December 19, 2019

Spreading volcano follow-up: Cross sections showing normal faults and thrust faults

Posted by larryohanlon

By Philip S. Prince, Virginia Tech Active Tectonics and Geomorphology Lab

This is a follow-up to the first model volcano post of a couple of weeks ago. I wanted to try another experiment with a cheap plumbing sealant available at Wal Mart as an analog for extremely weak sediment layers deforming under the load of a volcanic pile. The sealant showed promise in the first post, so I dropped another $4.00 to try it again. The GIF below shows the results of about 15 minutes of deformation with fresh sealant straight out of the tube. The summit of the cone collapses into a graben, and the flanks of the cone spread outward, creating compression that generates thrust faults and folds.

GIFs are much more pleasant to make than videos. As the center of the cone drops, watch for small folds to develop outside of the cone’s flanks.

Obviously, this is an illustrative model only, and I can’t comment on the mechanical particulars of the sealant or this particular sand. Conceptually, the overall result here is pretty good, and compressional deformation extends all the way to the outer limits of the buried sealant layer. This is a lateral distance that is a bit more than twice the cone height.


Normal faults are red, with tabs on the down-thrown block. Thrust faults are black, with teeth on the hanging wall. I assume that all visible surface folds are associated with a fault, so fold axes aren’t drawn. Arrows indicate general down-and-out collapse movement.

An interesting aspect of the sealant is that it coats with sand, but the sand does not sink into the sealant. The result is a “patty” of sealant that can be removed from the model, re-shaped slightly, and deformed again. It cures quite slowly, and I constructed a second model to be gelled and sliced.

Side view across the model made for gelling and slicing. The little “foothills” at the base of the cone are compressional anticlines above thrust faults that sole into the sealant layer. Normal fault (extensional) scarps are visible on the cone.

This trial produced a comparable result to the first, although it deformed for a few hours. The numerous normal fault scarps looked cool with low-angle lighting. Note that they run mostly from top to bottom in the image below; this is a result of the rectangular shape of the sealant layer below the sand. A wider sealant base would have permitted radial spreading.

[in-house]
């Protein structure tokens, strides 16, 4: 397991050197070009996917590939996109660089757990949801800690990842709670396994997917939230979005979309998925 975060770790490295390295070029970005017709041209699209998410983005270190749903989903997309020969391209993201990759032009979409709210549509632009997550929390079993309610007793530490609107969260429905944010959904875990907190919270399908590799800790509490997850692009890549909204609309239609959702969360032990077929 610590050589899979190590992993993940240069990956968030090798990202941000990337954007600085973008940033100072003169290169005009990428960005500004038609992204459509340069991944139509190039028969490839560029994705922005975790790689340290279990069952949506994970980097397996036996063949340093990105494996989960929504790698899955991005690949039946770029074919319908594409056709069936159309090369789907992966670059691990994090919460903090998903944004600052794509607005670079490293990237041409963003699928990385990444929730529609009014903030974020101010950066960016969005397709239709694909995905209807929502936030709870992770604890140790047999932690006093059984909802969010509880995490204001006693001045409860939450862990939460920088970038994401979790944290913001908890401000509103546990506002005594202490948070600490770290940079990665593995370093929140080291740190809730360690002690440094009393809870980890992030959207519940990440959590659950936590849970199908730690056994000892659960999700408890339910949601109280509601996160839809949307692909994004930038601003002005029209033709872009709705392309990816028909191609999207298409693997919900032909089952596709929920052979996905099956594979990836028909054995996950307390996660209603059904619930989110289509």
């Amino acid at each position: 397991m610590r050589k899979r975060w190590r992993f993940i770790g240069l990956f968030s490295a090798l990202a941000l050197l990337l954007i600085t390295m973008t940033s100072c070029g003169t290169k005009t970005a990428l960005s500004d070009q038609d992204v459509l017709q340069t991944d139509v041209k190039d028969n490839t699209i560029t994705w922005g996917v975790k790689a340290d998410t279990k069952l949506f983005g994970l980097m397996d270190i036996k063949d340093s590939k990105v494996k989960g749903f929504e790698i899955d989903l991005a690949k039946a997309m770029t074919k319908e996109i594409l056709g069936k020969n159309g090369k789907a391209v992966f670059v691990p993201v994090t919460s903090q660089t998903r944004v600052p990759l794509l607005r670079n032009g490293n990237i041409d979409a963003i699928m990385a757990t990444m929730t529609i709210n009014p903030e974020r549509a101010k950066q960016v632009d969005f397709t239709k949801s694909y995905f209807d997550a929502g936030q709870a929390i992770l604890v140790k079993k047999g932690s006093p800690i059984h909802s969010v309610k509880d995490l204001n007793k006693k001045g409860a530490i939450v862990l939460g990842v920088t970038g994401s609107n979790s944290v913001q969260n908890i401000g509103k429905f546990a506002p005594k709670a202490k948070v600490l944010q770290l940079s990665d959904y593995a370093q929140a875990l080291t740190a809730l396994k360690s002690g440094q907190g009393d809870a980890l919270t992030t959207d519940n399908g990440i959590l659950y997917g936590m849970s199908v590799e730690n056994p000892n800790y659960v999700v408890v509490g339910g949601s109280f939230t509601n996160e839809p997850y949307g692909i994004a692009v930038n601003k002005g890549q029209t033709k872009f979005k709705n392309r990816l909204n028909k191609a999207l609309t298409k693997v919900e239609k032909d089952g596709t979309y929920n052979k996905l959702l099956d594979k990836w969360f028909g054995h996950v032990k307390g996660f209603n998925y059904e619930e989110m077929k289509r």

Top view of the model for gelling. Lots of extensional scarps formed on the cone. Compression extended to the outer edges of the sealant layer.

I think the overlapping scarps roughly correspond to this transport pattern. If you drew a big rectangle around all of the “lobes,” you would see the general extent of the sealant layer below the sand.

I had a grand plan of gelling this model by capillary action alone to preserve the scarps. I intended to do this by pouring gelatin solution into a large heap of sand constructed next to the cone, in hopes that the solution would soak its way through the whole model.

The plan was to pour near-boiling gelatin solution in the tall sand pile at right and let it soak into the model. It worked well enough, I guess.

My gelling approach was generally successful, but the height of the cone was an issue. The sealant also remains very gummy and sticky weeks after cure, so cutting it cleanly is challenging. Even so, the normal faults within the cone and the compressional folds along the flanks and beyond are visible in the sections. The yellow and blue layers represent pre-volcano sediments, and the red layers are marker horizons within the “eruptive” sequence that built up on top of the blue and yellow layers.

Black lines show normal faults, which offset the red layers and underlying yellow and blue, which represent pre-volcano sediments. A thrust related anticline can be seen in the yellow and blue layers at the toe of the slope. Outermost compressional deformation is at A, but it doesn’t show well in the layers. I think the undulose appearance of the clear sealant layer is due to deformation, but it does always match patterns in the overlying brittle layers.

Faults are shown in black only here. Normal faults due to collapse and extension offset the red layers. The anticline at A’ is due to compressional folding.

I ended up with cleaner cuts on the side facing away from the camera’s position three images up from here. Note the A’ label below for reference. This overall view gives a good sense of the general style of deformation, where the center of the edifice collapses, pushing the flanks outward and expelling the ductile sealant layer.

A big-picture image. Faults in the center offsetting red are normal faults; outer faults at the toes of the cone’s slopes are thrust faults. Note A’ for reference to above images.

Image sourced here.

The model results look good in comparison to the Nicaraguan volcano cross sections above from this paper. I mentioned Concepción in the last post; Mombacho is another good one. Compressional deformation at the toes of these volcanoes is visible in Google Maps Terrain.

So this is the magic sealant material…As the warning label indicates, it’s foul stuff. Be prepared to have lots of variously substituted benzene rings floating around inside your work area if you should choose to play with this stuff. It does dry clear, and the visual is pretty cool if you get a clean cut through it. Note that it can’t be cut for days (at the very least) after it deforms. I plan to try a poor man’s growth fault setup with it soon.

This post was originally published on The Geo Models blog